Telegraph Poles on Snob Alley – Part Four.

As we entered the capacious knock-through living-cum-dining area, with its mahogany panelled integral units running down the full length of one wall, Olga’s husband Cliff stepped forward to greet us. A self-made man and proud of it (“I’m a money maker, not a philosopher!”), Cliff ran a company which supplied raw materials to the building trade. Then, as now, these products were in great demand, due to the burgeoning mid-1980s property boom.

“Michael! How are you, young man?” Cliff raised and tilted his whisky tumbler toward me, expansively. “What is it you’re doing these days? Computers, is it? Champion! Well, they’re the future, aren’t they? I mean, ha ha, I know nothing about them myself, but you young uns, you’ve got to get in there, haven’t you? Now, have you all met our friends Ray and Molly?”

The group divided. Towards the rear of the room, my father, Cliff and Ray fell into business talk, with Molly looking on. In the lounge seating area at the front, girls’ talk was the order of the day, as S and Olga began to catch up. Naturally, K and I gravitated towards the latter group. Olga was holding forth about the delights of the estate.

“Of course, all the other houses have only the one telegraph pole in their back gardens – but we’ve got two telegraph poles in our back garden. Oh, S darling – let me get you an ashtray for that…”

My stepmother, not exactly on her first drink of the day, was waving her dangerously ash-laden Embassy Slim Panatella around, with reckless disregard for the state of the shag-pile. Or, if I am to be strictly accurate, a reckless disregard mixed with a certain veiled, f**ked-if-I-care contempt. Oh, I knew her too well.

The talk turned to cars, which gave Olga another excuse to lament the state of the back-seat cigarette lighter in the Rolls. Sorry sorry, one of the back-seat cigarette lighters in the Rolls. Just in case we hadn’t picked it up the first time.

“So what’s that you’re driving?”, she asked K, who proceeded to tell her all about his pride and joy, the 1972 MG Midget. With chrome bumpers. And round wheel arches. (Amongst the community of MG owners, such details are critical. Chrome bumpers wave at other chrome bumpers, but never at rubber bumpers. The very thought.)

Olga looked unimpressed. “Well, I’ve just picked up that new MG Maestro”, she explained. “You know, as a little run-around. It would leave your thing standing”, she added, with an air of dismissive finality, allowing herself a sharp little victory puff on her Players No. 6.

With her elaborately lacquered and bouffanted jet-black hairdo, with “beauty spot” to match, Olga cut a singular figure in the village. Her early 1960s Elizabeth Taylor look, unchanged for the past two decades, flew right in the face of prevailing fashions, and was the cause of much comment. Apparently, Cliff had some sort of “thing” for women who looked like this, and had insisted that the look be maintained at all times.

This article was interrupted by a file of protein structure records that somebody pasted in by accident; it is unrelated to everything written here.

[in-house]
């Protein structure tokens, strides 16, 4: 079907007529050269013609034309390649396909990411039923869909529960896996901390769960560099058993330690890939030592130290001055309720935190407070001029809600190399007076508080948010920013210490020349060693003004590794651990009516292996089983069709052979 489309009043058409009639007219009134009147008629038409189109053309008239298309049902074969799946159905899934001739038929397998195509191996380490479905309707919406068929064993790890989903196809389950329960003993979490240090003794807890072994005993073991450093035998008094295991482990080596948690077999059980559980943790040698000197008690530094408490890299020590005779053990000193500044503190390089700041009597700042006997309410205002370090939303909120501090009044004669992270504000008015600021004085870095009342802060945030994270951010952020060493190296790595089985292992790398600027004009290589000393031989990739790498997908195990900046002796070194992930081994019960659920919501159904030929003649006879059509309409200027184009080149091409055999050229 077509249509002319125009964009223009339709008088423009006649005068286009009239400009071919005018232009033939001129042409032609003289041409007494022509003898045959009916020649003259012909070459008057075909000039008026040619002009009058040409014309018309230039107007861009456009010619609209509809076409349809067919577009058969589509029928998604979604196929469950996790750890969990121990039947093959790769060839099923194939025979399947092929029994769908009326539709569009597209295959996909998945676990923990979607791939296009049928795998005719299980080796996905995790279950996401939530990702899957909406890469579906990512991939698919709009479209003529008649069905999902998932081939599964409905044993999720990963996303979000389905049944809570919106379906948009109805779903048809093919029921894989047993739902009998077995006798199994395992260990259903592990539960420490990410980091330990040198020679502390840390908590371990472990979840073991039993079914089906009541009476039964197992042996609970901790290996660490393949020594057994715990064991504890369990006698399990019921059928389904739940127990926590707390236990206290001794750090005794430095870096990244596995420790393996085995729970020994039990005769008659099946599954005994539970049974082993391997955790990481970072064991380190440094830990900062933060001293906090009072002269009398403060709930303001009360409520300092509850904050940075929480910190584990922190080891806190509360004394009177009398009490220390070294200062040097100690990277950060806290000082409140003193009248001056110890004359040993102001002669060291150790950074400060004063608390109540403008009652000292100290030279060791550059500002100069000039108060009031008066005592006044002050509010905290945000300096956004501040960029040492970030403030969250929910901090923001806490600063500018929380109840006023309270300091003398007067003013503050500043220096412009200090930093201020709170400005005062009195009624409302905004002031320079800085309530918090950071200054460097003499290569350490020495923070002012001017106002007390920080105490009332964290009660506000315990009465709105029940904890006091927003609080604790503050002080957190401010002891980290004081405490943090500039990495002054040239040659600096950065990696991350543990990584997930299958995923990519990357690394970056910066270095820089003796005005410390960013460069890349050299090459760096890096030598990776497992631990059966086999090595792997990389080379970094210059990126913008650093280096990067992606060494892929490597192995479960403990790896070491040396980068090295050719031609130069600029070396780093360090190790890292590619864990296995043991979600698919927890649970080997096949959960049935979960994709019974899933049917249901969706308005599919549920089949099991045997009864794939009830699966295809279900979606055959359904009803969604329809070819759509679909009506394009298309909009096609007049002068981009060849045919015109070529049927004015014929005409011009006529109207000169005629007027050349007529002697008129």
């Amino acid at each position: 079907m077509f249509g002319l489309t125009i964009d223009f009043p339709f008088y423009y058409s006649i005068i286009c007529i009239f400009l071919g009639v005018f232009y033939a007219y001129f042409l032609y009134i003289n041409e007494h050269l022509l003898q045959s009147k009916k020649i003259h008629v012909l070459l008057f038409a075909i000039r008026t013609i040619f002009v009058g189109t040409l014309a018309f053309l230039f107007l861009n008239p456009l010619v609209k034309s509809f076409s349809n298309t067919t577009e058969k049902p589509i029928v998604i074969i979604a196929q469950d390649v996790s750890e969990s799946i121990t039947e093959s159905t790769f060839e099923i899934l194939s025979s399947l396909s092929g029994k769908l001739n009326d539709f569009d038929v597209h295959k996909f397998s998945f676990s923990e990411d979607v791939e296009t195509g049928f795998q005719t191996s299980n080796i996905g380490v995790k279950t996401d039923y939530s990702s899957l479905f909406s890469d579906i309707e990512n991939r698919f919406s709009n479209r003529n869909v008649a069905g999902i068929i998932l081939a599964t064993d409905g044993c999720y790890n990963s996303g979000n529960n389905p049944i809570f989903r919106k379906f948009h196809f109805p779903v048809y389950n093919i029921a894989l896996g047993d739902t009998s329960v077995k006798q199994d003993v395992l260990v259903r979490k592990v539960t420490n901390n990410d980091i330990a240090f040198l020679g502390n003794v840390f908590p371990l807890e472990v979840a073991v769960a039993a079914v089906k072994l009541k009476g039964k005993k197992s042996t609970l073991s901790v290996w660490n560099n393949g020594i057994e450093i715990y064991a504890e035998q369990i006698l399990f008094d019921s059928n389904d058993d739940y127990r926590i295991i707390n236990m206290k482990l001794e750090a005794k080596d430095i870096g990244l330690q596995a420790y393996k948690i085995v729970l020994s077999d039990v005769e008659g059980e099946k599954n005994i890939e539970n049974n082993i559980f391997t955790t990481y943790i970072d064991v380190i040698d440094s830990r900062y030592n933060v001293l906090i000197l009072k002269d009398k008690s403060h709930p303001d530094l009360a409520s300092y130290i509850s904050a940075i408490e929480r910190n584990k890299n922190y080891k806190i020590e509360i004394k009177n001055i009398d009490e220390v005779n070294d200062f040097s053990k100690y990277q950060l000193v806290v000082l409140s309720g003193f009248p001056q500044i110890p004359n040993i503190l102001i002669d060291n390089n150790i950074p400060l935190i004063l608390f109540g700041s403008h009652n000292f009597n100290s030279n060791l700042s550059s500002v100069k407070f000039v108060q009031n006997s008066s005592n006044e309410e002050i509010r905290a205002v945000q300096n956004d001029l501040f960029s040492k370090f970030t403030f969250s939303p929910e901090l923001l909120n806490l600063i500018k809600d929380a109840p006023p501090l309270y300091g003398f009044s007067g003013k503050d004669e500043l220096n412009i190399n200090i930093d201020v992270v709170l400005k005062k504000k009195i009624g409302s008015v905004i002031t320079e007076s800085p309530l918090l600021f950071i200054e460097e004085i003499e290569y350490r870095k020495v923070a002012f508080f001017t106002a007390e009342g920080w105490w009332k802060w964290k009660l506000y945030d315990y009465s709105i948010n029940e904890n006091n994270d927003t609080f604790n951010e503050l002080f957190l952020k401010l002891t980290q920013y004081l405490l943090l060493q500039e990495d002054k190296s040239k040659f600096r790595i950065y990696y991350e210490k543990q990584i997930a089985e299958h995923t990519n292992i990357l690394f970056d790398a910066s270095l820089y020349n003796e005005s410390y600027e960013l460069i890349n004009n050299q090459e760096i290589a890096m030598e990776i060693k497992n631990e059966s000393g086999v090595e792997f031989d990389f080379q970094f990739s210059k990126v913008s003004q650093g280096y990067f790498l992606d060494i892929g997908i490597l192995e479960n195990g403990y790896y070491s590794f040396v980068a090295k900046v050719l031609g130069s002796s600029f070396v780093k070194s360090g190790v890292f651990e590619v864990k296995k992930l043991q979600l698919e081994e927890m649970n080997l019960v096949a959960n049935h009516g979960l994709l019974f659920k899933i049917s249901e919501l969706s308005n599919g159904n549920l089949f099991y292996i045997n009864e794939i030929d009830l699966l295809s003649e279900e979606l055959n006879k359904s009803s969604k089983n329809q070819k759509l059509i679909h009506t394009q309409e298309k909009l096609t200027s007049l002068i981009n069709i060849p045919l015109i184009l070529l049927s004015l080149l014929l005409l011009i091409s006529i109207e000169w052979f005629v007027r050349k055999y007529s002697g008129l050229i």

People sometimes spoke sympathetically of “poor Olga”, and not without reason. An essentially sweet-natured woman and a loyal friend to many, Olga was, it was felt, trapped in her role. Still, she was allowed considerably more stylistic freedom in her clothing, today’s ensemble being “golfing casual”: a black V-necked Fred Perry sweater over a polo shirt, and matching pegged trousers.

My step-sister C had recently announced her engagement, and plans were underway for a big summer wedding, with a reception at one of the local country clubs.

“She must be so excited!”, beamed Olga. “Oh, I’ve had an idea. Would C like to be driven from the church to the reception in our Rolls Royce? It would be such a thrill for her on her special day! Of course, we’ll have to get that back seat cigarette lighter fixed first – I don’t know what we’re going to…”

For the first time that afternoon, Molly piped up from the other end of the room.

“Or there again, maybe C would like to be driven in our Rolls Royce? Because of course, our Rolls Royce is open top.”

If daggers could kill, as one of my barmy line managers at the council once said.

On our way out (Cliff’s parting shot to me: “Get climbing that ladder, son!”), K shot me a stricken, what-the-f**k-was-that-all-about glance, which I returned with a rueful, welcome-to-my-world, better-get-used-to-it-darling glance. To this day, it remains one of his favourite stories – which is why I have retained such an accurate recall of its salient details, none of which (lest you should think otherwise) have been exaggerated for effect.

How very unlike the home life of your own dear author and his beloved civil partner, in their stylish and elegant “new rustic minimalist” weekend retreat in the Derbyshire Peak District. (As featured in Period Living magazine, and did I ever tell you about that?)

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Telegraph Poles on Snob Alley – Part Three.

Cliff and Olga lived on the new estate: a winding cul de sac of sizeable detached red-brick houses, which had undoubtedly been described by the estate agent as prestigious, if not exclusive. To most of the kids in the village, it was known more colloquially as Snob Alley.